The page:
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British Airways, USAir Get OK to Extend Pact : Airlines: Secretary of transportation extends the deal a year but says he is unhappy with access given to U.S. carriers.


WASHINGTON — Transportation Secretary Federico Pena on Thursday approved a one-year extension of a controversial aviation pact between British Airways and USAir, despite dissatisfaction with the pace of government talks to give U.S. airlines greater access to British airports.

"I have been very disappointed with the lack of progress in the negotiations," Pena said. "Over the last year, the British government has demonstrated no real interest in pursuing a new and more liberal aviation regime that would give U.S. airlines comparable competitive opportunities to those of U.K. carriers."

A year ago, the U.S. Department of Transportation granted USAir and British Airways authority to share airline reservation codes to a number of U.S. cities to facilitate the coordination of British Airways' international routes with USAir's domestic lines. That agreement was set to expire Thursday.

The code-sharing agreement--which allows travelers to make reservations to destinations of both carriers--was made after British Airways announced it would invest up to $750 million in USAir over five years.

At the time, the Department of Transportation made approval of the deal contingent on the British government allowing greater access by U.S. carriers to British airports.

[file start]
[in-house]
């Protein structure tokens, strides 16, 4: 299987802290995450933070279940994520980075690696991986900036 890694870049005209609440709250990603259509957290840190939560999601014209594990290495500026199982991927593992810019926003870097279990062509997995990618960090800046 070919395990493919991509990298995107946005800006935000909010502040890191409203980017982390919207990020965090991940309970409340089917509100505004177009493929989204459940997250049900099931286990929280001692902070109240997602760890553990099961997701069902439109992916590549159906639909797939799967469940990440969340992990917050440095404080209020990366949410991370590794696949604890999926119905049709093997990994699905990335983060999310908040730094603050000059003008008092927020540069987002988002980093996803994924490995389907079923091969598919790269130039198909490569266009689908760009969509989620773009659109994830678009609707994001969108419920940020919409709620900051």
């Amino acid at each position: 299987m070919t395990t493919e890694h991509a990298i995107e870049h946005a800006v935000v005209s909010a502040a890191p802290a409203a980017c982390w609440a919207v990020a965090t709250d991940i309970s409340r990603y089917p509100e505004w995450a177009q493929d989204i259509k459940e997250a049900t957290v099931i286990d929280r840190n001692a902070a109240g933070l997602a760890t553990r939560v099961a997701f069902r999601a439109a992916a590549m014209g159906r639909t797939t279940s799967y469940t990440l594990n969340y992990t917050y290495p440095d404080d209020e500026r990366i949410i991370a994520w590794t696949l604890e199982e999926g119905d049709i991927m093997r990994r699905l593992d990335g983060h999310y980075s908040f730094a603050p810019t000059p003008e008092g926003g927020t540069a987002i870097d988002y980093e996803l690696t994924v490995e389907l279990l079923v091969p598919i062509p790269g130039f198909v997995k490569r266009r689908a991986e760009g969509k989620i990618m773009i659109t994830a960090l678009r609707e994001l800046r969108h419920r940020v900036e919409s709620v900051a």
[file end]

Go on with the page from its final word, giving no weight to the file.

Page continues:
Critics argue that existing treaties do not give U.S. carriers enough access to British airports, including London's Heathrow, a major European transportation hub.

The department also told the carriers not to complete the final phase of the deal until it could review the nature of the ownership interest that British Airways would acquire in USAir as a result of its investment.

If Pena had decided not to extend the agreement, it could have thrown the two nations' talks on opening aviation markets into turmoil.

Notwithstanding Pena's comments Thursday, British Airways officials cheered his decision.

"We are pleased that the traveling public will continue to be able to benefit from our code-sharing with USAir," company spokesman John Lampl said. "We remain committed to our partnership with USAir and our program of cooperation.

"We also remain committed to the goal of a progressive liberalization of the bilateral relationship between the U.S.A. and the U.K., which is fair to the airlines of both countries," Lampl said.

United Airlines, which supported the agreement and has been seeking a similar arrangement with Lufthansa German Airlines, said in a statement that it is very pleased with the extension.

But American Airlines, which bitterly opposed the renewal, said in a statement that the agreement "gives (British Airways) extraordinary access to passengers who would otherwise be carried by U.S. carriers, without offering U.S. carriers any opportunity . . . (to compete) in B.A. markets beyond Heathrow."

Transportation officials, meanwhile, have said that completion of British Airways' proposed investment in USAir would require Congress to modify restrictions on foreign ownership of U.S. airlines.

Earlier this year, the department said it would support legislation to allow a foreign firm to acquire up to 49% of the voting stock of a U.S. carrier, but it added that any such reform would depend on reciprocal agreements granting access rights for U.S. airlines and investors overseas.

Last week, British Airways indicated that it would not proceed with further investment in USAir, whose operating costs are among the highest in the airline industry. Its investment so far has been $400 million.


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